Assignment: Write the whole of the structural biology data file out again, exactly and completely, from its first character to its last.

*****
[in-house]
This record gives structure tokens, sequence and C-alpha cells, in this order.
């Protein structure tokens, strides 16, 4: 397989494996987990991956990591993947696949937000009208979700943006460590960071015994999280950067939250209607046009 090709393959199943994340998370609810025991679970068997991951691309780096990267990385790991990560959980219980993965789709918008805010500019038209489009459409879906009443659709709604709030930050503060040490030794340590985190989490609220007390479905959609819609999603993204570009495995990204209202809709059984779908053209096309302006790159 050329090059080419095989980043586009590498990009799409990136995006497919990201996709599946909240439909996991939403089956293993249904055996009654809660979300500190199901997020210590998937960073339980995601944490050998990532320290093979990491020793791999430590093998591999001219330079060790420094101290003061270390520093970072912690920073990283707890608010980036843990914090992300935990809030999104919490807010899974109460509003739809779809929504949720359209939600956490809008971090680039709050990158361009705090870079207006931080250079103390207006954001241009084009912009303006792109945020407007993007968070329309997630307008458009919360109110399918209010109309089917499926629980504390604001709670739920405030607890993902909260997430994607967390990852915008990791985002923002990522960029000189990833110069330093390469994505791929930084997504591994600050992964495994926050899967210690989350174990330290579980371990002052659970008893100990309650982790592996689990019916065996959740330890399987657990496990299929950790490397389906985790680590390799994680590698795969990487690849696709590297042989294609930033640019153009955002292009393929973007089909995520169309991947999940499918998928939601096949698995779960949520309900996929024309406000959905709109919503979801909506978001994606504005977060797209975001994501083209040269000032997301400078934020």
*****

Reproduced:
[in-house]
This record gives structure tokens, sequence and C-alpha cells, in this order.
């Protein structure tokens, strides 16, 4: 397989494996987990991956990591993947696949937000009208979700943006460590960071015994999280950067939250209607046009 090709393959199943994340998370609810025991679970068997991951691309780096990267990385790991990560959980219980993965789709918008805010500019038209489009459409879906009443659709709604709030930050503060040490030794340590985190989490609220007390479905959609819609999603993204570009495995990204209202809709059984779908053209096309302006790159 050329090059080419095989980043586009590498990009799409990136995006497919990201996709599946909240439909996991939403089956293993249904055996009654809660979300500190199901997020210590998937960073339980995601944490050998990532320290093979990491020793791999430590093998591999001219330079060790420094101290003061270390520093970072912690920073990283707890608010980036843990914090992300935990809030999104919490807010899974109460509003739809779809929504949720359209939600956490809008971090680039709050990158361009705090870079207006931080250079103390207006954001241009084009912009303006792109945020407007993007968070329309997630307008458009919360109110399918209010109309089917499926629980504390604001709670739920405030607890993902909260997430994607967390990852915008990791985002923002990522960029000189990833110069330093390469994505791929930084997504591994600050992964495994926050899967210690989350174990330290579980371990002052659970008893100990309650982790592996689990019916065996959740330890399987657990496990299929950790490397389906985790680590390799994680590698795969990487690849696709590297042989294609930033640019153009955002292009393929973007089909995520169309991947999940499918998928939601096949698995779960949520309900996929024309406000959905709109919503979801909506978001994606504005977060797209975001994501083209040269000032997301400078934020």